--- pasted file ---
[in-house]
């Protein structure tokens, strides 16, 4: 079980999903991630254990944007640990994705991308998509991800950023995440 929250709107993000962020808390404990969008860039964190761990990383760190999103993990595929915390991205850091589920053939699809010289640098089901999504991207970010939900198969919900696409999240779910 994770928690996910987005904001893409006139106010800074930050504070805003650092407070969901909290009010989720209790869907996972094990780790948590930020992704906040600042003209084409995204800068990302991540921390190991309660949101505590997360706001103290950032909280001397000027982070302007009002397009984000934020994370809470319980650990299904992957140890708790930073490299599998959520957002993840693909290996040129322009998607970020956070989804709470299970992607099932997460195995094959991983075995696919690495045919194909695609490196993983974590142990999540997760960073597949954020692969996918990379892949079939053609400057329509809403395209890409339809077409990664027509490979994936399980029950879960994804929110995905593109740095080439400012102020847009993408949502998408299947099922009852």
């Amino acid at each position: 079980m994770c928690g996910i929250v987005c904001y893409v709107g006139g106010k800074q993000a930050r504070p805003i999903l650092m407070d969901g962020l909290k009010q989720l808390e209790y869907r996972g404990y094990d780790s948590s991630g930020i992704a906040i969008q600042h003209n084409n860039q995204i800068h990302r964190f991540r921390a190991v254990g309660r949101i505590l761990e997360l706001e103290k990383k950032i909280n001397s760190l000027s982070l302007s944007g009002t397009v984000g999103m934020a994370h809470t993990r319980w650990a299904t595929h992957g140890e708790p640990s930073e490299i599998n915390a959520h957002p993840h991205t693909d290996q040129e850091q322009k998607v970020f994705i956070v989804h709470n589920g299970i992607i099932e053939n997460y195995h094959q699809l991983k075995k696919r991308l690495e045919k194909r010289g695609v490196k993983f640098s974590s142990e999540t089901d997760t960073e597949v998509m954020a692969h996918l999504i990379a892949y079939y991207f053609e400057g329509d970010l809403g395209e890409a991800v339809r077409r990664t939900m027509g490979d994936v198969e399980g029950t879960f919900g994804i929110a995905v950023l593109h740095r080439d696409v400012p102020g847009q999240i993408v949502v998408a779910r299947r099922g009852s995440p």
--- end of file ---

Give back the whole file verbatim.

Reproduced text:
[in-house]
């Protein structure tokens, strides 16, 4: 079980999903991630254990944007640990994705991308998509991800950023995440 929250709107993000962020808390404990969008860039964190761990990383760190999103993990595929915390991205850091589920053939699809010289640098089901999504991207970010939900198969919900696409999240779910 994770928690996910987005904001893409006139106010800074930050504070805003650092407070969901909290009010989720209790869907996972094990780790948590930020992704906040600042003209084409995204800068990302991540921390190991309660949101505590997360706001103290950032909280001397000027982070302007009002397009984000934020994370809470319980650990299904992957140890708790930073490299599998959520957002993840693909290996040129322009998607970020956070989804709470299970992607099932997460195995094959991983075995696919690495045919194909695609490196993983974590142990999540997760960073597949954020692969996918990379892949079939053609400057329509809403395209890409339809077409990664027509490979994936399980029950879960994804929110995905593109740095080439400012102020847009993408949502998408299947099922009852």
């Amino acid at each position: 079980m994770c928690g996910i929250v987005c904001y893409v709107g006139g106010k800074q993000a930050r504070p805003i999903l650092m407070d969901g962020l909290k009010q989720l808390e209790y869907r996972g404990y094990d780790s948590s991630g930020i992704a906040i969008q600042h003209n084409n860039q995204i800068h990302r964190f991540r921390a190991v254990g309660r949101i505590l761990e997360l706001e103290k990383k950032i909280n001397s760190l000027s982070l302007s944007g009002t397009v984000g999103m934020a994370h809470t993990r319980w650990a299904t595929h992957g140890e708790p640990s930073e490299i599998n915390a959520h957002p993840h991205t693909d290996q040129e850091q322009k998607v970020f994705i956070v989804h709470n589920g299970i992607i099932e053939n997460y195995h094959q699809l991983k075995k696919r991308l690495e045919k194909r010289g695609v490196k993983f640098s974590s142990e999540t089901d997760t960073e597949v998509m954020a692969h996918l999504i990379a892949y079939y991207f053609e400057g329509d970010l809403g395209e890409a991800v339809r077409r990664t939900m027509g490979d994936v198969e399980g029950t879960f919900g994804i929110a995905v950023l593109h740095r080439d696409v400012p102020g847009q999240i993408v949502v998408a779910r299947r099922g009852s995440p």